Melville was a voracious reader and inveterate researcher. He used sources to augment his own personal experiences or to stimulate inventions for his imaginative works. Melville’s appropriation of source books also shows how he revises those texts, and in revising—through quotation, paraphrase, or outright plagiarism—he creates his own version of another writer’s text. His revisions essentially convert a source text into a fluid text. For instance, in Moby-Dick we find passages on colonizing the Pacific taken directly from Thomas Beale’s Natural History of the Sperm Whale, but Melville has massaged Beale’s text to question his colonial perspective. Melville’s revision of Beale is in fact Melville’s version of Beale, tucked within the text of Moby-Dick. But we cannot know the interpretive value of Melville’s revisions of his sources until we can collate the corresponding texts, display them side-by-side, and highlight the differences. For further discussion on collation, see Collating Moby-Dick. Our proposed text and image annotation workspace Melville ReMix will also enable close comparison and study. All that is required is access to Melville’s source books.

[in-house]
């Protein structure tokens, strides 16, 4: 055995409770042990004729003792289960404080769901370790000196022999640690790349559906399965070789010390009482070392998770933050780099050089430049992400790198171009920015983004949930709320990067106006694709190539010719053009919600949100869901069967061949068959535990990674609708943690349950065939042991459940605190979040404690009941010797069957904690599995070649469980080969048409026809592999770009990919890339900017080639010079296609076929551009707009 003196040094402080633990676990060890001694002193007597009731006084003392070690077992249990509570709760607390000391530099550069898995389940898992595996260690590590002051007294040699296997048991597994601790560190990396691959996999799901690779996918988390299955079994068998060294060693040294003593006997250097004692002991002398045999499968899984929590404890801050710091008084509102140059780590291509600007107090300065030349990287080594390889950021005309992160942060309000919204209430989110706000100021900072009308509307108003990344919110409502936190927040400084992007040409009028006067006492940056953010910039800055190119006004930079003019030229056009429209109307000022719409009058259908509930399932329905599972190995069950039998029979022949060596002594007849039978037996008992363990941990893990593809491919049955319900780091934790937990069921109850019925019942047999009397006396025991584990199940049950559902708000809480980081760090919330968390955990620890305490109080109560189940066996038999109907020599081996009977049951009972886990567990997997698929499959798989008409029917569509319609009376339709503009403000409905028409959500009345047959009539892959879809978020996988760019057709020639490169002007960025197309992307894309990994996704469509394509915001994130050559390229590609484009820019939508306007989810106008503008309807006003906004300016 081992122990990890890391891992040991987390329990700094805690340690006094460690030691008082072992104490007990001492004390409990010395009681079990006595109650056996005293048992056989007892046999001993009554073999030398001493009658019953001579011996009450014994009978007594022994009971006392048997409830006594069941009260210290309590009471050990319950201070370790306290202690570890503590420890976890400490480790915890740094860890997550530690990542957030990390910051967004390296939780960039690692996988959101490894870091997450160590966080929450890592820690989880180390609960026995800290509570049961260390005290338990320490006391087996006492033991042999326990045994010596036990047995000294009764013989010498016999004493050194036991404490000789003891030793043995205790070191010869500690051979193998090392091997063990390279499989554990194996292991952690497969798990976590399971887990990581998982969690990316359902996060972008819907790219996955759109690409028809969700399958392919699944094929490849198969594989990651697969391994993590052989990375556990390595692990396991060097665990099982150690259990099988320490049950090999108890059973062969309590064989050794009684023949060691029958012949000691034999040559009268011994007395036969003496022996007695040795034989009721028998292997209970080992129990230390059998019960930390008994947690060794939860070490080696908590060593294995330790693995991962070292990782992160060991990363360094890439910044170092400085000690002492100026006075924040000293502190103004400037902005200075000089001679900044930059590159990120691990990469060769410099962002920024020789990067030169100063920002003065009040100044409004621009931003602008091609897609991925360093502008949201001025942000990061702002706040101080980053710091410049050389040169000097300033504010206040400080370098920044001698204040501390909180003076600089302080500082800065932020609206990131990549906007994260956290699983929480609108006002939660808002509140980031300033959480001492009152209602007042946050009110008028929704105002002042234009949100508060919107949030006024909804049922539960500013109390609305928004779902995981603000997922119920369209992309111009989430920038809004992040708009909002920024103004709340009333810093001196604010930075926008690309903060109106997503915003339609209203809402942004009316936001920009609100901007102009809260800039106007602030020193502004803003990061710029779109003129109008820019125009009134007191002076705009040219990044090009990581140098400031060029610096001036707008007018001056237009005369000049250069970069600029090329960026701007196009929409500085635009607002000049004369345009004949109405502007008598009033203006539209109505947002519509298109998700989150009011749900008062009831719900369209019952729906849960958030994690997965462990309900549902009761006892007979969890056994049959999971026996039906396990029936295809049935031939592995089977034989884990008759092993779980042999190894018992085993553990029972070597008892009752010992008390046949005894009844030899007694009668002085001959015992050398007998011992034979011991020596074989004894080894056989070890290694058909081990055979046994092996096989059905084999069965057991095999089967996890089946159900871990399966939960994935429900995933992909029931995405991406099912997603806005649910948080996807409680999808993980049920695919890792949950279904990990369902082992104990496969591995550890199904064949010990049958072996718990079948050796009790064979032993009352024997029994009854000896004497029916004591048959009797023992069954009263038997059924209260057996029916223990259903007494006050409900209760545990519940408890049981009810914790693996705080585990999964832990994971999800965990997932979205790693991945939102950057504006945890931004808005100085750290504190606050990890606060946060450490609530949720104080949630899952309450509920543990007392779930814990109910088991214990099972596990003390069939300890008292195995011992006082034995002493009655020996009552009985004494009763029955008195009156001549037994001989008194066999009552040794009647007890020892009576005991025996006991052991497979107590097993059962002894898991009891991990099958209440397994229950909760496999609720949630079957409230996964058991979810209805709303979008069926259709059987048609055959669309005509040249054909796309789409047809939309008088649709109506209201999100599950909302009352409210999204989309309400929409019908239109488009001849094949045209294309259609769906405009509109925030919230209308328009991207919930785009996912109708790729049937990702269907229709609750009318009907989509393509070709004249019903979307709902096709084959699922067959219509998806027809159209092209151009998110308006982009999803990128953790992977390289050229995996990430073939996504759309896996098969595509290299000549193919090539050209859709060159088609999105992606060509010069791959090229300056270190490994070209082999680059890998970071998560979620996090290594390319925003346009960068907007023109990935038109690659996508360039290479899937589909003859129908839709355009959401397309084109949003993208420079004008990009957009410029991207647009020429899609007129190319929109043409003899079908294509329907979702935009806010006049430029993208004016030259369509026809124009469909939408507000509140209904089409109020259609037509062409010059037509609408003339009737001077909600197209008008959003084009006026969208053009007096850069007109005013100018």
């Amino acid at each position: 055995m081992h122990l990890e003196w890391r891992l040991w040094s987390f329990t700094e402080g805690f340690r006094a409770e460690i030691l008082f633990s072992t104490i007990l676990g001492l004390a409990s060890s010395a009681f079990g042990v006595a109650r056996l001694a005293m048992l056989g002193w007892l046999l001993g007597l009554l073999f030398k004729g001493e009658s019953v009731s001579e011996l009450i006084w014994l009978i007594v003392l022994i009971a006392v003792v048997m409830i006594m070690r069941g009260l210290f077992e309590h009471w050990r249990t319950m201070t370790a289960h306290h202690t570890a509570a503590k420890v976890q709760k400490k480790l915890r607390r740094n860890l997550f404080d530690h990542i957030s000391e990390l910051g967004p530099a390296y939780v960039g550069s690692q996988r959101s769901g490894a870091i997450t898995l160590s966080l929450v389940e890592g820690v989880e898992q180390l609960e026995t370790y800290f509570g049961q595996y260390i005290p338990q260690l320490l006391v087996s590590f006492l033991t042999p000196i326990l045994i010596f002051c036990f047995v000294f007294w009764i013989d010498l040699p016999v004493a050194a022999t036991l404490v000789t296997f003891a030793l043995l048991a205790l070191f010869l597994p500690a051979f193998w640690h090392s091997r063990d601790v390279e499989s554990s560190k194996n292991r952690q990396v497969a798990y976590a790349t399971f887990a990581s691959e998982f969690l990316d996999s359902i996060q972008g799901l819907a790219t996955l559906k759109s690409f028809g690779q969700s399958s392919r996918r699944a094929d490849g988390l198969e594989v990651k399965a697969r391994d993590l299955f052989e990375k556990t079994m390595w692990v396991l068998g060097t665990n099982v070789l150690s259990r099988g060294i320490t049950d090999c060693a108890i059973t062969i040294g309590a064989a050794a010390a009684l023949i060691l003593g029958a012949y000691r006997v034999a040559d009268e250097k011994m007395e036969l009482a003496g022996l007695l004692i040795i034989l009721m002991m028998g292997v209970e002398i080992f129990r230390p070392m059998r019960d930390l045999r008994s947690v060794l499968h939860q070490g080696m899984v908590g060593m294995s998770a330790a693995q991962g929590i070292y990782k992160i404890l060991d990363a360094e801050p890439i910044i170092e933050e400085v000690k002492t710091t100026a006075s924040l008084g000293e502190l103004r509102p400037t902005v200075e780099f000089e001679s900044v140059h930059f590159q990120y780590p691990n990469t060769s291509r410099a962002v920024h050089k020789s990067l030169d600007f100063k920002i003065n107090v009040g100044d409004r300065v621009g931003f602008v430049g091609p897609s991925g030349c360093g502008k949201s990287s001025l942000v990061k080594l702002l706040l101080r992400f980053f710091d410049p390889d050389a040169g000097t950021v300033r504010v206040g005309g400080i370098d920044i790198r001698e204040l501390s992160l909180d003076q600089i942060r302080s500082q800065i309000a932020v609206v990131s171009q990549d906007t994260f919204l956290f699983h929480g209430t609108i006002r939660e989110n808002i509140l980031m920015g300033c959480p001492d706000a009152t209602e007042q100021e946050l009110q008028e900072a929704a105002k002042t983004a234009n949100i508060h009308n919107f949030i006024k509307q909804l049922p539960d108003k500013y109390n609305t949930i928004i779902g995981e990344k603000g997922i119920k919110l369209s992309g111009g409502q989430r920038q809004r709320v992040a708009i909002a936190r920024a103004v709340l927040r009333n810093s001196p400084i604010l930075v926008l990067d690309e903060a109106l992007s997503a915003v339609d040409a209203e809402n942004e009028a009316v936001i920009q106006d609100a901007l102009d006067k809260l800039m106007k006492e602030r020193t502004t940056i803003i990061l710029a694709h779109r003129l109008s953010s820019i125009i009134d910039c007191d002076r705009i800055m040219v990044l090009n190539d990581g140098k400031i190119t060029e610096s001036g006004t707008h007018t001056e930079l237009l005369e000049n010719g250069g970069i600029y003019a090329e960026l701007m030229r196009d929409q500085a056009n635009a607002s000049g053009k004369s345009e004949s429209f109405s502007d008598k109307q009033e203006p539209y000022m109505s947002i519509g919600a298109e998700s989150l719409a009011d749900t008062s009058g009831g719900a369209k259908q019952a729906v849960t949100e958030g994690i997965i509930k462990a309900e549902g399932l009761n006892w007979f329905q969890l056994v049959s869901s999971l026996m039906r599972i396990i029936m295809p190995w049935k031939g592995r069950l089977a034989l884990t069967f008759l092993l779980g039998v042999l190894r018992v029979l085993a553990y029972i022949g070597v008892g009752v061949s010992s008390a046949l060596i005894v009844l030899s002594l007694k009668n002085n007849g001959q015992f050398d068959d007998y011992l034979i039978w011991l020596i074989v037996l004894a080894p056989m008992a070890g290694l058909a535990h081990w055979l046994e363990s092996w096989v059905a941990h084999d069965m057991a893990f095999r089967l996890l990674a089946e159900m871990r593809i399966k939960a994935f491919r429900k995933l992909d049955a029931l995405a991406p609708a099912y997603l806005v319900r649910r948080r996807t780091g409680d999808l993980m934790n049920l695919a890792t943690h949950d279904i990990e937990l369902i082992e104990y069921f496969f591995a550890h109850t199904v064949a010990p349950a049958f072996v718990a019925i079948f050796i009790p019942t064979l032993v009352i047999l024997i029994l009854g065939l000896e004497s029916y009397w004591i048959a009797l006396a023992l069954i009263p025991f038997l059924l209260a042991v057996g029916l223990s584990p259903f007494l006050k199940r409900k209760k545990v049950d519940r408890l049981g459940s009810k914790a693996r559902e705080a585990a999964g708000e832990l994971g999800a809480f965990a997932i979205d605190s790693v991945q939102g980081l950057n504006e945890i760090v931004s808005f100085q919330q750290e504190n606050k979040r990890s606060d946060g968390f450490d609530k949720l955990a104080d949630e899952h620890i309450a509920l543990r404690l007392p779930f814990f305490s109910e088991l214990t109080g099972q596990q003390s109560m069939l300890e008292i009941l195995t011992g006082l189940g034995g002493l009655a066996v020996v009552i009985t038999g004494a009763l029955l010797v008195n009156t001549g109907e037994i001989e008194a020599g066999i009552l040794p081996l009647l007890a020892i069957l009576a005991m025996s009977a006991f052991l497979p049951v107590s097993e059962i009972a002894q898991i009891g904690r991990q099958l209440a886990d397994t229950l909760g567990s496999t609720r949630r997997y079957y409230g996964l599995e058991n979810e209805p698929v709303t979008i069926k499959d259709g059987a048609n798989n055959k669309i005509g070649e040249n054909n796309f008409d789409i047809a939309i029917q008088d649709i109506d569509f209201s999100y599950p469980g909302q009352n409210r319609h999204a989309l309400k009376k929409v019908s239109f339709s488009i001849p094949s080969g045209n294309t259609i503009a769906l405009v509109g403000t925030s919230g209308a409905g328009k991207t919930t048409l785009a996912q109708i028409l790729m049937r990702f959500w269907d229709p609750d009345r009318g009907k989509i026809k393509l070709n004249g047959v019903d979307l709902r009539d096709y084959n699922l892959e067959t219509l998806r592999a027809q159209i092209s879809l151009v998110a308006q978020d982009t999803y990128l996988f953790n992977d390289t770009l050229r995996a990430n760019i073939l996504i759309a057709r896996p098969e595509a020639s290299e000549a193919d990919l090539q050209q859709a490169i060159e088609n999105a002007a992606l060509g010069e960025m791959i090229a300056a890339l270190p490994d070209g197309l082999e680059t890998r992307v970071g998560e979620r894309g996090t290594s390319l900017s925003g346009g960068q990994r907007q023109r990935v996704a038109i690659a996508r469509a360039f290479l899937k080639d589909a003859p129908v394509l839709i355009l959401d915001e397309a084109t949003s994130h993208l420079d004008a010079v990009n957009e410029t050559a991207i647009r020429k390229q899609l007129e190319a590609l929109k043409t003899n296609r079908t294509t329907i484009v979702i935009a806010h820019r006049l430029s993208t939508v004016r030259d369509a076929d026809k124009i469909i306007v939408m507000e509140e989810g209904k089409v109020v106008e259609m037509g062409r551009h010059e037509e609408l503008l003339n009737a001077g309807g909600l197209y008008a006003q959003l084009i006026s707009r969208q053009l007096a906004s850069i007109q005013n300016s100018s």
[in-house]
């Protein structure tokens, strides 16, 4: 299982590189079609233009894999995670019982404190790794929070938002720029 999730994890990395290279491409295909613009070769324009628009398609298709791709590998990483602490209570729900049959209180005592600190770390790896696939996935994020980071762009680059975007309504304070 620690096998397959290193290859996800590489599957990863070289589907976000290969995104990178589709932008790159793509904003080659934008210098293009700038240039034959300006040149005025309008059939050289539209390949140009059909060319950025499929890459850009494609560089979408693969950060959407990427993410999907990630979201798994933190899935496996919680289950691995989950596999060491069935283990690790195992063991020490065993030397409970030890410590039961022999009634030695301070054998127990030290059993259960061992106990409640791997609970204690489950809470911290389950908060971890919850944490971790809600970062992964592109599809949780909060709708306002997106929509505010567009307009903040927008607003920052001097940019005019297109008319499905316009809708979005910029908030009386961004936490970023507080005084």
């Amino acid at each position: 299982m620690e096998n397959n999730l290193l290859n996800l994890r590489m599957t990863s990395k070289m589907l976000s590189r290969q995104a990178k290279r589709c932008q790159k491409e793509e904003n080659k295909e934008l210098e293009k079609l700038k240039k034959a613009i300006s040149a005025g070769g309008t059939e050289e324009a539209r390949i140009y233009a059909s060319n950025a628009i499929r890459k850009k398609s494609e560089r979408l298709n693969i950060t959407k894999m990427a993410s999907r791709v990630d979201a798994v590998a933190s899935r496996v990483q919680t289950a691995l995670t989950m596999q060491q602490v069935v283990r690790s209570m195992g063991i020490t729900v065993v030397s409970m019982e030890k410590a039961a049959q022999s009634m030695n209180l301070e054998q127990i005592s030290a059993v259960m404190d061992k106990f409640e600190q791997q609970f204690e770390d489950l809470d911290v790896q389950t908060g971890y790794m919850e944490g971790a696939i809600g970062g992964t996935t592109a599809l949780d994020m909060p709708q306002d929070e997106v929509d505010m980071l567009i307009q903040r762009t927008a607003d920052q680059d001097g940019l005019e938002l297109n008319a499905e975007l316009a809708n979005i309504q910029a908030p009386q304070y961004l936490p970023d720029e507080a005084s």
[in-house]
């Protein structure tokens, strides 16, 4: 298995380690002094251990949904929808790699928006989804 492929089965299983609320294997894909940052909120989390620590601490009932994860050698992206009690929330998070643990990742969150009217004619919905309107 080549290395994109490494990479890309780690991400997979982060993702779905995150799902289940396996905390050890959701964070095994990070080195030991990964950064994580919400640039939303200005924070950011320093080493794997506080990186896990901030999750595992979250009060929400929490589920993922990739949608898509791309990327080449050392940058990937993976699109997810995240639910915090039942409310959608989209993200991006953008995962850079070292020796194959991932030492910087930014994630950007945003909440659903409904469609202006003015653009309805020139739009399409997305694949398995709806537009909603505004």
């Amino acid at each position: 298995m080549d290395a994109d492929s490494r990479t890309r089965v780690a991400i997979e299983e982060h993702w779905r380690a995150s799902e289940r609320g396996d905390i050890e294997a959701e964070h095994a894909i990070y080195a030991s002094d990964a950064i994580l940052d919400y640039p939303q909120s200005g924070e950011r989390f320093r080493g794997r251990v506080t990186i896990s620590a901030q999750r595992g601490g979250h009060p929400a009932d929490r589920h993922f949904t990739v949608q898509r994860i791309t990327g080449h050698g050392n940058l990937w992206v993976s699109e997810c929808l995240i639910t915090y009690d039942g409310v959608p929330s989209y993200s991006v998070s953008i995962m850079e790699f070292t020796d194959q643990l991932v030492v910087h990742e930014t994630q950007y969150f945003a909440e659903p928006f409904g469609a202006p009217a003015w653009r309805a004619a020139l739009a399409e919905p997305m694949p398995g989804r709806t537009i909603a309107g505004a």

Fortunately, much of the work of finding, cataloguing, and displaying Melville’s source books has been, and continues to be done, in Melville’s Marginalia Online (MMO). Edited by Steven Olsen-Smith, Peter Norberg, and Dennis C. Marnon, MMO lists the works known to have existed in Melville’s dispersed library, curates images of the 300 or so books retrieved from the dispersal, and displays transcriptions of Melville’s marginal markings and inscriptions in them.

MEL and MMO have been affiliated informally and are working toward developing a means for fuller interoperability of our two sites as well as MPCO: Melville’s Print Collection Online.